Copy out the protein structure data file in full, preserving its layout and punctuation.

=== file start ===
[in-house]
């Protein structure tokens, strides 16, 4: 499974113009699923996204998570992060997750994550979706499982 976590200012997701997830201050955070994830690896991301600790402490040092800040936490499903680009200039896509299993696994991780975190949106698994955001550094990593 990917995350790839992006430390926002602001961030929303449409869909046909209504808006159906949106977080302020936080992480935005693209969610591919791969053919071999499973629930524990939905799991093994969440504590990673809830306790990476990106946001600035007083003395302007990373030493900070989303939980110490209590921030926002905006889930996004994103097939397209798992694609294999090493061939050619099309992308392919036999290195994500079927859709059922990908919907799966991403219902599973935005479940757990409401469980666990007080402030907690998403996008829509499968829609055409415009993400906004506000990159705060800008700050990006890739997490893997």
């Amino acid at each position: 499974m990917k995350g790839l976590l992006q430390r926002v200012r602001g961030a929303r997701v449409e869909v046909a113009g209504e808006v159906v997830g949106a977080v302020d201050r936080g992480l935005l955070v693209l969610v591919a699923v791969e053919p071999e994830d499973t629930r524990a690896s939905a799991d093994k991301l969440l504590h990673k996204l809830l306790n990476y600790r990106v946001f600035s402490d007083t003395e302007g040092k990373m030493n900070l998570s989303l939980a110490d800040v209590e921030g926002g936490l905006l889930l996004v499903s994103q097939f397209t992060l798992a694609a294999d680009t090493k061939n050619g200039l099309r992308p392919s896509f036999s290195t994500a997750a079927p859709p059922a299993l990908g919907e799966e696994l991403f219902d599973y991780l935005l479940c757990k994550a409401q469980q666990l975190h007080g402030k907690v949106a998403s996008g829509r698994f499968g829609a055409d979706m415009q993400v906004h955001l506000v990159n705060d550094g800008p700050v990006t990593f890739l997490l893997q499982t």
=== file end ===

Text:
[in-house]
């Protein structure tokens, strides 16, 4: 499974113009699923996204998570992060997750994550979706499982 976590200012997701997830201050955070994830690896991301600790402490040092800040936490499903680009200039896509299993696994991780975190949106698994955001550094990593 990917995350790839992006430390926002602001961030929303449409869909046909209504808006159906949106977080302020936080992480935005693209969610591919791969053919071999499973629930524990939905799991093994969440504590990673809830306790990476990106946001600035007083003395302007990373030493900070989303939980110490209590921030926002905006889930996004994103097939397209798992694609294999090493061939050619099309992308392919036999290195994500079927859709059922990908919907799966991403219902599973935005479940757990409401469980666990007080402030907690998403996008829509499968829609055409415009993400906004506000990159705060800008700050990006890739997490893997």
């Amino acid at each position: 499974m990917k995350g790839l976590l992006q430390r926002v200012r602001g961030a929303r997701v449409e869909v046909a113009g209504e808006v159906v997830g949106a977080v302020d201050r936080g992480l935005l955070v693209l969610v591919a699923v791969e053919p071999e994830d499973t629930r524990a690896s939905a799991d093994k991301l969440l504590h990673k996204l809830l306790n990476y600790r990106v946001f600035s402490d007083t003395e302007g040092k990373m030493n900070l998570s989303l939980a110490d800040v209590e921030g926002g936490l905006l889930l996004v499903s994103q097939f397209t992060l798992a694609a294999d680009t090493k061939n050619g200039l099309r992308p392919s896509f036999s290195t994500a997750a079927p859709p059922a299993l990908g919907e799966e696994l991403f219902d599973y991780l935005l479940c757990k994550a409401q469980q666990l975190h007080g402030k907690v949106a998403s996008g829509r698994f499968g829609a055409d979706m415009q993400v906004h955001l506000v990159n705060d550094g800008p700050v990006t990593f890739l997490l893997q499982t």